Solder is a metal alloy material that is melted to create a permanent bond between electrical elements. It is usually composed of a Tin/Lead alloy that melts at a temperature of about 200°C. Modern lead-free solder is an alloy of tin with various metals such as copper or silver and has a slightly higher melting point.
A word on leaded solder. In the industry, it is now forbidden to use leaded solder, as well as other substances, due to health concerns. This is your choice to use leaded solder or not, but remember that in any case, you should work in a well ventilated-area as both lead and flux are volatile and toxic, and wash your hands after soldering.
Inside the solder core, there is a material known as flux which will melt at the same time as the solder alloy. This flux act as a deoxidant that will burn the little oxide layer on PCB pads and on component leads. This is the reason you should never melt the solder on the tip of the iron but on the PCB pad. The goal here is to use the flux to clean the metallic surface which will improve electrical contact and mechanical strength.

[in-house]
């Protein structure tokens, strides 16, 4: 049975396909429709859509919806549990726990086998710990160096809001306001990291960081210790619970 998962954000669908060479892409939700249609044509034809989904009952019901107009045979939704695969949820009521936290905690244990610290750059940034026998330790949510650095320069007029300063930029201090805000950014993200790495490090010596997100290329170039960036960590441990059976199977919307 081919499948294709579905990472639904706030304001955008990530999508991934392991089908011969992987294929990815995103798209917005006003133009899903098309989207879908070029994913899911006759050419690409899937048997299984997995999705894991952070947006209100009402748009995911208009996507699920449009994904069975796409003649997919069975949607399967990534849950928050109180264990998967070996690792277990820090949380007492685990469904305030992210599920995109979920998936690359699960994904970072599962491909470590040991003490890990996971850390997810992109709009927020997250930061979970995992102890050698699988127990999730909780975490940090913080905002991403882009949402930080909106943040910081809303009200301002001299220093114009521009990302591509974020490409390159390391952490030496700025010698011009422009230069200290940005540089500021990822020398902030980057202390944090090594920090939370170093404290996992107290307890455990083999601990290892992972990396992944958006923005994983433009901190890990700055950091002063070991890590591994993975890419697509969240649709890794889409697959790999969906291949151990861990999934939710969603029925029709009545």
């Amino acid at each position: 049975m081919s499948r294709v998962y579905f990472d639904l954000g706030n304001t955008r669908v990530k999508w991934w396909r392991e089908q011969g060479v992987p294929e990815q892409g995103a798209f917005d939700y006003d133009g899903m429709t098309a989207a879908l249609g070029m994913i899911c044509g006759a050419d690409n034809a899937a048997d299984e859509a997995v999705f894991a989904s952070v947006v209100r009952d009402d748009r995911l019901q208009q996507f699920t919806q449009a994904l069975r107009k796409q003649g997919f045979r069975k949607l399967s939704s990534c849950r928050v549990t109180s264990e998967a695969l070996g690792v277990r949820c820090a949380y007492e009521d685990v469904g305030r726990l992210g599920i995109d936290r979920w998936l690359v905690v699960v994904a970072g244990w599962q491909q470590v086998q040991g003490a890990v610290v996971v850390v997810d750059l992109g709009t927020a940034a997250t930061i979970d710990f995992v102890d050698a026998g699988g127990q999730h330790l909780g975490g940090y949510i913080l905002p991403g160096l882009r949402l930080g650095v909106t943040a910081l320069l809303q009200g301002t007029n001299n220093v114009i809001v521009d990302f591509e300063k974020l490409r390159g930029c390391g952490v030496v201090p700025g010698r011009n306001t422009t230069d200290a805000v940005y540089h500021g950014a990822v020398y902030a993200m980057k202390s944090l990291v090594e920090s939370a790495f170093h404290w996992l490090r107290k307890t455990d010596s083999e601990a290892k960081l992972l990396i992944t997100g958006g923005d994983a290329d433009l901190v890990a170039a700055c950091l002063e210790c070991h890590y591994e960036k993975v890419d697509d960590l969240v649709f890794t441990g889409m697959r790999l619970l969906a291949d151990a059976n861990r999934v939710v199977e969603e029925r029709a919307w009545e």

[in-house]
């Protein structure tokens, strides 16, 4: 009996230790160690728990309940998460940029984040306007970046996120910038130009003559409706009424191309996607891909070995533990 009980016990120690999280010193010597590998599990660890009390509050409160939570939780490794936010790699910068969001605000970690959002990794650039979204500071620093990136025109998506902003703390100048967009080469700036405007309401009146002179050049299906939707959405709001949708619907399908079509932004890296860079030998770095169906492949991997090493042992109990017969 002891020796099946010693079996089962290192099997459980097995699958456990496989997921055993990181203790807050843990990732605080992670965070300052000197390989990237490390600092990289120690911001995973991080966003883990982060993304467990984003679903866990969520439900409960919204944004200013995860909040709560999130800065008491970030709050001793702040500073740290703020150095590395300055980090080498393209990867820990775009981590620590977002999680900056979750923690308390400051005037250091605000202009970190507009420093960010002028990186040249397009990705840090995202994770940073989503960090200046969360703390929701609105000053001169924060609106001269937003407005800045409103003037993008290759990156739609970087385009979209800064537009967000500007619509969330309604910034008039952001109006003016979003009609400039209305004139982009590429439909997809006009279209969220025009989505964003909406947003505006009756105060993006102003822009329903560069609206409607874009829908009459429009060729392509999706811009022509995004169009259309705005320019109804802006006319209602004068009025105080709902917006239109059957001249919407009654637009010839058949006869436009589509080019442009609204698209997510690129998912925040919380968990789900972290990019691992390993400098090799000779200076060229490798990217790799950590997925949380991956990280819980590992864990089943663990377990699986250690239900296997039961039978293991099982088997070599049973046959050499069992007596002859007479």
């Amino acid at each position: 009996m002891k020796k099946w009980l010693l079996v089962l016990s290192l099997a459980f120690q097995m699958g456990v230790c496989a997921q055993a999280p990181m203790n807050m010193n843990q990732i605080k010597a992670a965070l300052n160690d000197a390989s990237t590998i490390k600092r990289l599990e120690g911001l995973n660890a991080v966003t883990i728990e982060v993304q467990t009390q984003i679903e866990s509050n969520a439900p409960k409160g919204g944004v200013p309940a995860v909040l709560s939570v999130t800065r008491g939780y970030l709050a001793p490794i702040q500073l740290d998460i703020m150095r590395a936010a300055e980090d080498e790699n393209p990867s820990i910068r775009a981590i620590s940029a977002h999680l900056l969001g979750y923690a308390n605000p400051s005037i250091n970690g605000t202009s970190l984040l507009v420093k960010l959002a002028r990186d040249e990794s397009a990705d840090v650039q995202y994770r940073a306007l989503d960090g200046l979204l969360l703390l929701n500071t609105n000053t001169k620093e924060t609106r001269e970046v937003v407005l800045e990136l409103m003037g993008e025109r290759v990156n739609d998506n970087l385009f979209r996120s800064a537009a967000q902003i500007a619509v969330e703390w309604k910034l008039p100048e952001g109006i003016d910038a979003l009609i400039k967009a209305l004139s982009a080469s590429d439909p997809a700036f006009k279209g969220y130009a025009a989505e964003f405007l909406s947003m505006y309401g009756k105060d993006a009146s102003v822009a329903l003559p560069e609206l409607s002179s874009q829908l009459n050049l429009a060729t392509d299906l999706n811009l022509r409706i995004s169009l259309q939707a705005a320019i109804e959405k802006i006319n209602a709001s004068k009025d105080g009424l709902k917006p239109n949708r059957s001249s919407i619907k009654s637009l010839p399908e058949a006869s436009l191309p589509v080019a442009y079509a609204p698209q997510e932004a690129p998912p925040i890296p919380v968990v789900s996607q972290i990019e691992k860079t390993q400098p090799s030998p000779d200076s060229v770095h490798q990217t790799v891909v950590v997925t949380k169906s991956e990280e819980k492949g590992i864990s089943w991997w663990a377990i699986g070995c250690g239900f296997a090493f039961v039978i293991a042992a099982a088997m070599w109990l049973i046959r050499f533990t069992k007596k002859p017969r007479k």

For hobby electronics, the most common solder is the 60/40 (60% tin, 40% lead). 50/50 or 33/67 soldiers should not be used as they have an acid core that will damage your components and your board.
- Never touch the tip of the soldering iron.
- Always put back the soldering iron to its stand when not in use.
- Work in a well-ventilated area: the smoke formed as you melt solder is mostly from the flux and it is toxic.
- Wash your hands after soldering: solder contains lead.
How to solder: step by step
Preparing the soldering Iron
- Choose which iron tip you will use and screw it tightly in place.
- Turn on your Soldering Iron. The iron will take a few minutes to reach its temperature.
- Dampen the sponge in the holding stand. Remember it should be damp, not completely wet.
- Tin the tip to improve the heat transfer from the iron to the component lead.
- Clean the tip of the Iron on the damp sponge.
- Melt a little solder on the tip Iron.
- Clean again the tip of the Iron on the damp sponge.
- Mount the component you want to solder onto the board.